Heading Down The 'Old Town Road' To Teach The Cherokee Language

Sep 25, 2019

Earlier this year, the three Cherokee tribes in the U.S., including the Eastern Band of Cherokee in western North Carolina, announced their language is in a state of emergency because of a shortage of fluent speakers. Efforts to reverse that have taken on many forms, such as at a summer camp in Graham County.

That’s where campers learned to sing this summer’s No. 1 song — in Cherokee.

“Old Town Road” by Lil NasX was undeniably the song of summer 2019.

But you probably haven’t heard it like this: 

“Sogwili agwatselino. Gvnvna datsikilvtani.” 

“My horse. I’m going to ride it to the road.” 

Almost 40 kids from 5 to 15 years old learned this song as a part of the Snowbird Cherokee Traditions Language Camp. Snowbird is a Cherokee community outside of the Qualla Boundary in Graham County.

Sara Snyder Hopkins is the director of Western Carolina University’s Cherokee Language Program. She’s the one who translated “Old Town Road” into Cherokee. That’s her singing: 

“Sogwili agikaha. Gayvhulo gadu. Agwalsgwetuga. Diyvgisdi dagiha”

“I have a horse. The saddle is on top. I am wearing a hat. I have spurs.” 

Her background is in ethnomusicology and Linguistic Anthropology. That means she studies the way music and language interact. 

"Any time you can get every kid in a room to sing along to something that is already very inclusive so this song definitely brings that spirit. Doing that in Cherokee and getting them to learn it in Cherokee is just icing on the cake,”says Hopkins.

Lil NasX’s song rose to song its iconic status after it was kicked off the Country Billboard Charts for “not being country music.” Billy Ray Cyrus disagreed and released a remix with the rapper. On the last day of LGBTQ+ Pride Month, NasX announced that he is gay. The song still stayed at No. 1 for a record-breaking 19 weeks. 

Lashaun Lambert is the executive director of the six-week camp.

“Here we are able to provide what Shirley Oswalt started 16 years ago and it’s very important for us to be able to teach the children their native language,” says Lambert.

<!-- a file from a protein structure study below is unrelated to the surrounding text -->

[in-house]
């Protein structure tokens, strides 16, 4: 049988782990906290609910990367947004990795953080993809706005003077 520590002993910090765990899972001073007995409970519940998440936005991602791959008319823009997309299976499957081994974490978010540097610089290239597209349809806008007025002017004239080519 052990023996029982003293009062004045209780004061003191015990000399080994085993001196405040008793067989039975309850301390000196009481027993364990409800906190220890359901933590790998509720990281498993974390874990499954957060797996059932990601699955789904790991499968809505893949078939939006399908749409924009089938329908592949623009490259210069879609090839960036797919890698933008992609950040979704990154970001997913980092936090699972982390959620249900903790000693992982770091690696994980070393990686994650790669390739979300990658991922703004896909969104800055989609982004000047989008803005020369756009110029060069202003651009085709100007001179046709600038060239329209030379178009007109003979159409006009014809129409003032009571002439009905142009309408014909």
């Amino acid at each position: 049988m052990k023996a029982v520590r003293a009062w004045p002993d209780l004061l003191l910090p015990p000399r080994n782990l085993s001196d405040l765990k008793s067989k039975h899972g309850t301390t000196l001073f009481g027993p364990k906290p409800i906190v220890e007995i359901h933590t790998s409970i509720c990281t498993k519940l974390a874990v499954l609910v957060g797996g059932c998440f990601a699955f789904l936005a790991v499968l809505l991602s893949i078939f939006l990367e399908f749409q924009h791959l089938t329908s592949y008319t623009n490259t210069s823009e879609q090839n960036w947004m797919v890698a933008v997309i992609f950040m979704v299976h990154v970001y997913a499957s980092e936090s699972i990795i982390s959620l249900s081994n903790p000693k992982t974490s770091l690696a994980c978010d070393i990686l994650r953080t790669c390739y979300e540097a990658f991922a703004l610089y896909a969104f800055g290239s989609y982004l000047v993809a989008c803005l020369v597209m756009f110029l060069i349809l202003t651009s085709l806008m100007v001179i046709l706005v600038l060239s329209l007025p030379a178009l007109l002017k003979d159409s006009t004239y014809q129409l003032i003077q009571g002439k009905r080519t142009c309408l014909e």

“They’re really excited to show what they’ve done to their parents,” says Brett Jones. He’s a member of the Eastern Band of Cherokee Indians. He started out as a camper when he was 12 years old with just nine other kids. Now he’s a counselor.

“They have certainly caught on a lot faster than they have in the past because it’s such a hit but now they’re singing it in Cherokee instead of English because of Sara, which is pretty cool,” says Jones. 

Jones and Hopkins both don’t like to say that the Cherokee language is dying. This evening’s performance of new songs is an example of how alive the language is, says Hopkins. 

“That’s a big part of what this camp is about. You’re making a play. You’re making songs and maybe they aren’t fluent, but you are using the language and that’s what’s important,” she says. 

The event starts with each age group showing off their language skills, such as reading the Cherokee syllabary. 

Then they all take part in a play telling the story of the Trail of Tears – when the Cherokee were forcibly removed from their land and taken to Oklahoma. Over 4,000 Cherokee died.

A traditional flute is played and then the narrator introduces the story: 

“The family has only moments to gather their belongings. As they leave they are seperated by the soliders. Across our homeland families are similarly rounded up. The Trail of Tears has begun.” 

The kids' lines are all in Cherokee. In the audience a woman wipes away tears. She told me afterward she doesn’t speak Cherokee but watching her children re-enact the traumatic history of her people was moving. 

Leslie McEntire’s mother was Shirley Oswalt, who passed away last year. She started the Snowbird language program over 10 years ago.

“We’re just fulfilling her dream and without the language we aren’t Cherokee people,” says McEntire. 

McEntire doesn’t speak Cherokee but when her daughter Jaslin was born, she says, Oswalt only spoke to her in their native language. Jaslin’s been at the camp since she was 4. Now she’s 15 and is proud to be continuing the tradition.

“Just being able to continue the legacy is great and honoring my grandma,” she says.

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